Characterization of IL-4 binding to IL-4Rs on the surface of corneal fibroblasts. (A) Saturation curve for 125I-labeled IL-4 binding. Cells were incubated with various concentrations of 125I-labeled IL-4 for 2 hours at 4°C in the absence (total binding; ○) or presence (nonspecific binding; ▴) of a 500-fold excess of unlabeled IL-4. Specific binding (•) was calculated by subtracting nonspecific binding from total binding. (B) Scatchard plot of specific 125I-labeled IL-4 binding generated from the data in (A). The line of best fit was determined by linear regression. Data are representative of three independent experiments.
Figure 4.
 
Effect of IL-4 on the tyrosine phosphorylation of STAT6 in human corneal fibroblasts. (A) Cells were incubated for the indicated times with IL-4 (100 ng/mL), lysed, and subjected to immunoprecipitation with antibodies to STAT6. The resultant precipitates were subjected to immunoblot analysis with antibodies to phosphotyrosine. Arrow: Phosphorylated STAT6 (pSTAT6). (B) The blot in (A) was reprobed with antibodies to STAT6 to confirm equal application of samples to the gel. Arrow: STAT6 protein. The positions of molecular size standards are indicated. Data are representative of three independent experiments.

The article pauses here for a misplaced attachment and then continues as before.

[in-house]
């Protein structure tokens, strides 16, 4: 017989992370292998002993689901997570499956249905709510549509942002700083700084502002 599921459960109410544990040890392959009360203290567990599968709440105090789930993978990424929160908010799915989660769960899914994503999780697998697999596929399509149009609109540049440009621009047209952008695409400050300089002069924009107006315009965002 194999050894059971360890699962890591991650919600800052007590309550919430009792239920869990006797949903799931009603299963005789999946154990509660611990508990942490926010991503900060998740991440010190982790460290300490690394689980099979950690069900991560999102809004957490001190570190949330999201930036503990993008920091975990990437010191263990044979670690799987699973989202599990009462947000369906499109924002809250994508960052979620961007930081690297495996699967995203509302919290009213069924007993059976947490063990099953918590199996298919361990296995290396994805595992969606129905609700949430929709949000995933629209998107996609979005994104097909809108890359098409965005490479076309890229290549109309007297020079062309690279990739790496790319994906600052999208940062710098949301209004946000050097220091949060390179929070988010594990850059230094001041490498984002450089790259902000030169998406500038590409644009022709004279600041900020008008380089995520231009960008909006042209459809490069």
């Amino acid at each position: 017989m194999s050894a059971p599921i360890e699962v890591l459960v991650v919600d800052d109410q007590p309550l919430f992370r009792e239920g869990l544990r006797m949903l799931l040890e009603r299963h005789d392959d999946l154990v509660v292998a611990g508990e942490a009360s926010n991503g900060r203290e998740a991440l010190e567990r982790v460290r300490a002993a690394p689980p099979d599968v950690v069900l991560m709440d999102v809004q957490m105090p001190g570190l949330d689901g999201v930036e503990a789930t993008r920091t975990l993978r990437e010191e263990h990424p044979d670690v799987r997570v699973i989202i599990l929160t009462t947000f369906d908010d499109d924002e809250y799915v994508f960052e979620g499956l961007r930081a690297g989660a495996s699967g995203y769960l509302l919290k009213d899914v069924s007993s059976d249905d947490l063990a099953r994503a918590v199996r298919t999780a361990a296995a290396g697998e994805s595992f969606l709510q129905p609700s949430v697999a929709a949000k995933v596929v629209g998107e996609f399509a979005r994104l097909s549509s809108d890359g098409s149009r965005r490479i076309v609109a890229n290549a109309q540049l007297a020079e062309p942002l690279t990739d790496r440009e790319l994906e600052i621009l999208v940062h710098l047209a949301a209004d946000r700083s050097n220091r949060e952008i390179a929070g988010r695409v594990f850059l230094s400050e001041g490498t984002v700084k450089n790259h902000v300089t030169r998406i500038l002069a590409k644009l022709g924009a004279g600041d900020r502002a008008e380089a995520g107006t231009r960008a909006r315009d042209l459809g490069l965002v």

Figure 4.
 
Effect of IL-4 on the tyrosine phosphorylation of STAT6 in human corneal fibroblasts. (A) Cells were incubated for the indicated times with IL-4 (100 ng/mL), lysed, and subjected to immunoprecipitation with antibodies to STAT6. The resultant precipitates were subjected to immunoblot analysis with antibodies to phosphotyrosine. Arrow: Phosphorylated STAT6 (pSTAT6). (B) The blot in (A) was reprobed with antibodies to STAT6 to confirm equal application of samples to the gel. Arrow: STAT6 protein. The positions of molecular size standards are indicated. Data are representative of three independent experiments.